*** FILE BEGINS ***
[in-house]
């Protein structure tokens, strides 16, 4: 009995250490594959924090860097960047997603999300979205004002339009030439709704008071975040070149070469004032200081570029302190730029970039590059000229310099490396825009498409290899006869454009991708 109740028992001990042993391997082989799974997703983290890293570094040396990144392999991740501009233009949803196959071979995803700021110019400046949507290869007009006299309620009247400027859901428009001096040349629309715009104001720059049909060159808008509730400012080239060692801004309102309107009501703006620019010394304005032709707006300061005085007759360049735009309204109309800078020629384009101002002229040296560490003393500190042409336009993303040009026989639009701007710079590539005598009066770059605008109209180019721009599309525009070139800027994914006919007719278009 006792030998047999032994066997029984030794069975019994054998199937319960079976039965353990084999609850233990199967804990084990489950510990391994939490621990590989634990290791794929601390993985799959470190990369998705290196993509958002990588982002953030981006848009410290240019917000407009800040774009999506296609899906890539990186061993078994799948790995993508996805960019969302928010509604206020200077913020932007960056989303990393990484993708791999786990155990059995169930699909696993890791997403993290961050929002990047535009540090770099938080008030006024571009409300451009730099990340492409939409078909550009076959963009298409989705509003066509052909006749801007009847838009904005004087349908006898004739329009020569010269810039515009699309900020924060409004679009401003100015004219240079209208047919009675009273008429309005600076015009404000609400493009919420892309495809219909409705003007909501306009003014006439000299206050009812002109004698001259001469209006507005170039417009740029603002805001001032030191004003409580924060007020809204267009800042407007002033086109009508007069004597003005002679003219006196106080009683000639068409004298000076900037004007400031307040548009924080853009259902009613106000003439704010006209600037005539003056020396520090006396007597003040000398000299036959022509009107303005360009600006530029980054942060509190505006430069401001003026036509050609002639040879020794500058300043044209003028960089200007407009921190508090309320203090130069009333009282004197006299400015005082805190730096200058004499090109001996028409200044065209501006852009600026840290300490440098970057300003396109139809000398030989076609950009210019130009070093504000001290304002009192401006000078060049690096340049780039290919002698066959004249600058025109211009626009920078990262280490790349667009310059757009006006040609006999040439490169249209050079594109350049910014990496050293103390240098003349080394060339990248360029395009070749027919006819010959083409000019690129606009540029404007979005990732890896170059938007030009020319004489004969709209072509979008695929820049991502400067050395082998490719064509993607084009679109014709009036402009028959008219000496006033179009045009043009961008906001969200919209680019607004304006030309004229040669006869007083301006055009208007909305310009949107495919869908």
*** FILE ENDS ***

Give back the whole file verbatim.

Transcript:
[in-house]
């Protein structure tokens, strides 16, 4: 009995250490594959924090860097960047997603999300979205004002339009030439709704008071975040070149070469004032200081570029302190730029970039590059000229310099490396825009498409290899006869454009991708 109740028992001990042993391997082989799974997703983290890293570094040396990144392999991740501009233009949803196959071979995803700021110019400046949507290869007009006299309620009247400027859901428009001096040349629309715009104001720059049909060159808008509730400012080239060692801004309102309107009501703006620019010394304005032709707006300061005085007759360049735009309204109309800078020629384009101002002229040296560490003393500190042409336009993303040009026989639009701007710079590539005598009066770059605008109209180019721009599309525009070139800027994914006919007719278009 006792030998047999032994066997029984030794069975019994054998199937319960079976039965353990084999609850233990199967804990084990489950510990391994939490621990590989634990290791794929601390993985799959470190990369998705290196993509958002990588982002953030981006848009410290240019917000407009800040774009999506296609899906890539990186061993078994799948790995993508996805960019969302928010509604206020200077913020932007960056989303990393990484993708791999786990155990059995169930699909696993890791997403993290961050929002990047535009540090770099938080008030006024571009409300451009730099990340492409939409078909550009076959963009298409989705509003066509052909006749801007009847838009904005004087349908006898004739329009020569010269810039515009699309900020924060409004679009401003100015004219240079209208047919009675009273008429309005600076015009404000609400493009919420892309495809219909409705003007909501306009003014006439000299206050009812002109004698001259001469209006507005170039417009740029603002805001001032030191004003409580924060007020809204267009800042407007002033086109009508007069004597003005002679003219006196106080009683000639068409004298000076900037004007400031307040548009924080853009259902009613106000003439704010006209600037005539003056020396520090006396007597003040000398000299036959022509009107303005360009600006530029980054942060509190505006430069401001003026036509050609002639040879020794500058300043044209003028960089200007407009921190508090309320203090130069009333009282004197006299400015005082805190730096200058004499090109001996028409200044065209501006852009600026840290300490440098970057300003396109139809000398030989076609950009210019130009070093504000001290304002009192401006000078060049690096340049780039290919002698066959004249600058025109211009626009920078990262280490790349667009310059757009006006040609006999040439490169249209050079594109350049910014990496050293103390240098003349080394060339990248360029395009070749027919006819010959083409000019690129606009540029404007979005990732890896170059938007030009020319004489004969709209072509979008695929820049991502400067050395082998490719064509993607084009679109014709009036402009028959008219000496006033179009045009043009961008906001969200919209680019607004304006030309004229040669006869007083301006055009208007909305310009949107495919869908």